The relevant language of the plan is included in a section entitled "Allocation of Authority" and provides:
Except for those functions which the Group Policy specifically reserves to the Policyholder or Employer, [Standard] [has] full and exclusive authority to control and manage the Group Policy, to administer claims, and to interpret the Group Policy and resolve all questions arising in the administration, interpretation, and application of the Group Policy. [Standard's] authority includes, but is not limited to: 1. The right to resolve all matters when a review has been requested;
2. The right to establish and enforce rules and procedures for the administration of the Group Policy and any claim under it;
3. The right to determine:
a. Eligibility for insurance;
b. Entitlement to benefits;
c. The amount of benefits payable; and
d. The sufficiency and the amount of information [Standard] may reasonably require to determine a., b., or c., above.
Subject to the review Policy, any decision we procedures make in the of exercise of our the Group authority is conclusive and binding. (Smith Decl. Ex. A STND 1469-00971) (emphasis added).
This plan language unambiguously confers discretionary authority upon Standard to construe and interpret the plan and make final benefits determinations. Therefore, the abuse of discretion standard of review applies to Plaintiff's ERSIA claim. See Abatie v. Alta Health & Life Ins. Co., 458 F.3d 955, 963-64 (9th Cir. 2006) (en banc) (holding that abuse of discretion standard of review applies if a plan grants the power to construe and interpret the plan and to make final benefit determinations); see also Bendixen v. Standard Ins. Co., 185 F.3d 939, 943 (9th Cir. 1999), overruled on other grounds by Abatie, 458 F.3d at 966-69 (finding nearly identical policy language sufficient to confer discretion on insurer to warrant application of abuse of discretion standard of review); Sterio v. Highmark Life Ins. Co., No. 2:06-CV-1045 MCE GGH, 2008 WL 4454047, at *3 (E.D. Cal. Sept. 30 2008) (same); Skeen v. Rite Aid Corp., 2010 WL 231383, at *5 (E.D. Cal. Jan. 12, 2010) (same); Whalen v. Standard Ins. Co., No. SACV08-0878 DOC (MLGx), 2009 WL 3756651, at *7 (C.D. Cal. Nov. 5, 2009) (same); Ekno v. Northwestern Mut. Life Ins., No. Civ. S-06-2148 RRB EFB, at *4 (E.D. Cal. Mar. 20, 2008) (same); Lawless v. Northwestern Mut. Life Ins. Co., 360 F. Supp. 2d 1046, 1054 (N.D. Cal. 2005) (same).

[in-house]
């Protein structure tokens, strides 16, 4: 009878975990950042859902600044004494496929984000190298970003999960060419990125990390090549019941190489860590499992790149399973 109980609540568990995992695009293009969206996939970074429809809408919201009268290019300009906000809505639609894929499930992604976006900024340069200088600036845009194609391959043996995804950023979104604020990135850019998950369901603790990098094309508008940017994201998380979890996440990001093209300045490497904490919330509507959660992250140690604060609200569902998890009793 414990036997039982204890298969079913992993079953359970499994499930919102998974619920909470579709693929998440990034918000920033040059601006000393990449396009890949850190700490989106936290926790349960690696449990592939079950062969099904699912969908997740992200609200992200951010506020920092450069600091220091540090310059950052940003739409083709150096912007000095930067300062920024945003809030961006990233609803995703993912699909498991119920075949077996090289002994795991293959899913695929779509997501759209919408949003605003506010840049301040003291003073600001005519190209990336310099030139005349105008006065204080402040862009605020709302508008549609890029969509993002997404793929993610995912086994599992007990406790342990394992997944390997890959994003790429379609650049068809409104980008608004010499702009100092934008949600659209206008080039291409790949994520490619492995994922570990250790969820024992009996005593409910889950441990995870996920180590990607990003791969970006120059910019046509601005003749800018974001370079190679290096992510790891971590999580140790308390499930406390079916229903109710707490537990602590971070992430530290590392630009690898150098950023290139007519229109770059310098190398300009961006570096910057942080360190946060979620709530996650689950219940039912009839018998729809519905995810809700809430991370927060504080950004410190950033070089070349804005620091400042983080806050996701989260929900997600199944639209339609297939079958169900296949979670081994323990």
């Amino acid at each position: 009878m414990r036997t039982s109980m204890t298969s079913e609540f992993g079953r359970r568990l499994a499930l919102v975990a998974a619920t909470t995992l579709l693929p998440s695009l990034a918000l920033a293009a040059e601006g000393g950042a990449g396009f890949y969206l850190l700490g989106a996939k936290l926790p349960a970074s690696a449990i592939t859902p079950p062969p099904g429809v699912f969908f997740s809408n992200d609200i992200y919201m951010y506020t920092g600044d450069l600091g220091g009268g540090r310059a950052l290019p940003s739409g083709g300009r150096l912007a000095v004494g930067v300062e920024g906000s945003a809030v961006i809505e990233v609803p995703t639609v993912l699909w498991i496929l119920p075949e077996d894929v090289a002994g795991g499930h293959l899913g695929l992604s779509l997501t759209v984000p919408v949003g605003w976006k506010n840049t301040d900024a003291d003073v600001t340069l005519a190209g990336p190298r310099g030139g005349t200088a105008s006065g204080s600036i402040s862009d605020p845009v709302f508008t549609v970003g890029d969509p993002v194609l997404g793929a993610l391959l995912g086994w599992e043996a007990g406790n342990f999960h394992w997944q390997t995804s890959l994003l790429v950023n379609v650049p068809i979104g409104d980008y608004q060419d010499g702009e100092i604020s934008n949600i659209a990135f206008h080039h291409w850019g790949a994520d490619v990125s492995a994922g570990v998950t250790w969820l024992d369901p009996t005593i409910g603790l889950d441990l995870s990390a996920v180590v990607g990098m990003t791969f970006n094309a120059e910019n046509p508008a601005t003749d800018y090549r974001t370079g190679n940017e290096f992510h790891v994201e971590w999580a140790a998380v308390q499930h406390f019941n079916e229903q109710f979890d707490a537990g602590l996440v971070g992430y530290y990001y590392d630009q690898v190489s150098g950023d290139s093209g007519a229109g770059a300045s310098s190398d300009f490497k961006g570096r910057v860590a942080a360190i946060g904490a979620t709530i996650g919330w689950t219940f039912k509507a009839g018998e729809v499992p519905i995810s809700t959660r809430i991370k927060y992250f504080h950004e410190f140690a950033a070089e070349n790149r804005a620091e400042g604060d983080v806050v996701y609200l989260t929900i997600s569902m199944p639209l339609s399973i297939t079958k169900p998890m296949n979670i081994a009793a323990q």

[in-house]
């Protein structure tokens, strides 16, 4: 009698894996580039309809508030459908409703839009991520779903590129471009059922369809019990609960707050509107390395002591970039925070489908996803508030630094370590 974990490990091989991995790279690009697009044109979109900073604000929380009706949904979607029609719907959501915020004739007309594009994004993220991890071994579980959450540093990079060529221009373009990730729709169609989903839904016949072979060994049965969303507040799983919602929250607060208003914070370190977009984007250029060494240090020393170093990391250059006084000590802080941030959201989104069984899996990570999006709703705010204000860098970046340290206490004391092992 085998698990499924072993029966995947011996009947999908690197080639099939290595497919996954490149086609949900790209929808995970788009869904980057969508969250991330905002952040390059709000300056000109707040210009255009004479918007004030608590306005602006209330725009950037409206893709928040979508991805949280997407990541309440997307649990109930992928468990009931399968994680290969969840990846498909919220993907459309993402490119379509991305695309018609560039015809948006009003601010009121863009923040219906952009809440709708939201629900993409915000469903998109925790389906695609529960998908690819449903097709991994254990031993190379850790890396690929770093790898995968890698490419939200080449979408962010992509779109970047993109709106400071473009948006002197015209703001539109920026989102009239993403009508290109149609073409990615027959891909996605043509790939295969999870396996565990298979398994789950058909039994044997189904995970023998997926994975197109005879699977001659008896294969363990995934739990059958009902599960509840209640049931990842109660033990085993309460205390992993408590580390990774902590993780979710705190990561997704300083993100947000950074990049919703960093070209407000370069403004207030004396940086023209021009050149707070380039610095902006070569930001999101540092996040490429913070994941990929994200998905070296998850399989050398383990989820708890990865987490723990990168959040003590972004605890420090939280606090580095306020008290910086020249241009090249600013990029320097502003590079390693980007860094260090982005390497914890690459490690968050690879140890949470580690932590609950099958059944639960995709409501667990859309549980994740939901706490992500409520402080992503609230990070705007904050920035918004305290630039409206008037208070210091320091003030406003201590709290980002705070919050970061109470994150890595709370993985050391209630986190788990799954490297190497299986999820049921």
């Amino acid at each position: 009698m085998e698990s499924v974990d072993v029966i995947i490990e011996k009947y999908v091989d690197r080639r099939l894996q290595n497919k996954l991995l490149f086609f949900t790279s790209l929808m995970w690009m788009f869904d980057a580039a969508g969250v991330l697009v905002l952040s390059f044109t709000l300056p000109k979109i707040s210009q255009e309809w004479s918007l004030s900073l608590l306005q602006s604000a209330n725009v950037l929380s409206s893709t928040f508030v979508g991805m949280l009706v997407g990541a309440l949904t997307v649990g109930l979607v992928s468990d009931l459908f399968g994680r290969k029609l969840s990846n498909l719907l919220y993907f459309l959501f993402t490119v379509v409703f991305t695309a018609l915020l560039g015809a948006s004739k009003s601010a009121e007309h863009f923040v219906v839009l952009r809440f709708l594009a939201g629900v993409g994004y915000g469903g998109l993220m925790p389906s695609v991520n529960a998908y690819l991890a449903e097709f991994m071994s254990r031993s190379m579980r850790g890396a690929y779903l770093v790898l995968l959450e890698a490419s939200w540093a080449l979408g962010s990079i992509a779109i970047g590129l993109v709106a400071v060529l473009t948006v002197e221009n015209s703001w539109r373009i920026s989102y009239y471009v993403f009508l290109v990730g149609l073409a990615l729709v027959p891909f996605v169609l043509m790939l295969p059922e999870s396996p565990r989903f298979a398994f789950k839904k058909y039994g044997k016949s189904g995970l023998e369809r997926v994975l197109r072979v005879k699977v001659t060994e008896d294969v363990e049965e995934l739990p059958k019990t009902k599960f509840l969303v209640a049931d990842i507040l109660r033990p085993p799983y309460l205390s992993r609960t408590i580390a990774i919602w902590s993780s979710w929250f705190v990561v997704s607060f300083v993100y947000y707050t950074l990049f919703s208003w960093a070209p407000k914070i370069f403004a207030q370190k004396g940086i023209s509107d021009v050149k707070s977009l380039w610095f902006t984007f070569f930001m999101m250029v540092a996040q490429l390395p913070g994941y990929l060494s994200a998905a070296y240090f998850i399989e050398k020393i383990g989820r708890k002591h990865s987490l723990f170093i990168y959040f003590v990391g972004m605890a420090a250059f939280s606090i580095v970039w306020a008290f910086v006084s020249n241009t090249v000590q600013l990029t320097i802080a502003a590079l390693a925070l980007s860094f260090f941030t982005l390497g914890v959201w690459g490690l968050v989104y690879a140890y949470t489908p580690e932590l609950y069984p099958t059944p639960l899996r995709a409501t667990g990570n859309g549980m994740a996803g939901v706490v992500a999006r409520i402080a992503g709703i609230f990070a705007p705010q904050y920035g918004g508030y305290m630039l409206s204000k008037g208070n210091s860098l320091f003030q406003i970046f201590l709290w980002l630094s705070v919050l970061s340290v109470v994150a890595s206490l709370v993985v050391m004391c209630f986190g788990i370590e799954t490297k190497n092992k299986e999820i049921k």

Plaintiff's reliance upon Madden v. ITT Long Term Disability Plan for Salaried Employees, 914 F.2d 1279 (9th Cir. 1994) for the proposition that the University of the Pacific, as the plan administrator, was required to confer discretion upon Standard is unpersuasive. In Madden, the Ninth Circuit held: "where: (1) the ERISA plan expressly gives the administrator or fiduciary discretionary authority to determine eligibility for benefits or to construe the terms of the plan and (2) pursuant to ERISA, 29 U.S.C. § 1005(c)(1)(1998), a named fiduciary properly designates another fiduciary, delegating its discretionary authority, the arbitrary and capricious standard of review" applies. Id. at 1283-84 (emphasis added).
Under ERISA, an entity "is a fiduciary with respect to a plan to the extent (i) [it] exercises any discretionary authority or discretionary control respecting management of such plan or exercises authority or control respecting management or disposition of its assets... or (iii) [it] has any discretionary responsibility in the administration of such plan." 29 U.S.C. § 1002(21)(A). Since the plan provides Standard with discretionary authority concerning the management and administration of the plan, Standard is a fiduciary of the plan and the plan unambiguously confers discretionary authority upon a fiduciary to determine eligibility for benefits and construe the terms of the plan. Since Standard did not delegate its discretionary authority to another entity, Madden is inapplicable. Further, Plaintiff has not supported his contention that an insurance policy may not confer discretion upon the insurer with authority or otherwise shown that this contention comports with authority construing ERISA.
Since the plan at issue in this case unambiguously confers discretionary authority upon Standard to determine benefit eligibility and interpret the plan, the abuse of discretion standard of review applies to Plaintiff's claim. Therefore, Plaintiff's motion for summary judgment is DENIED.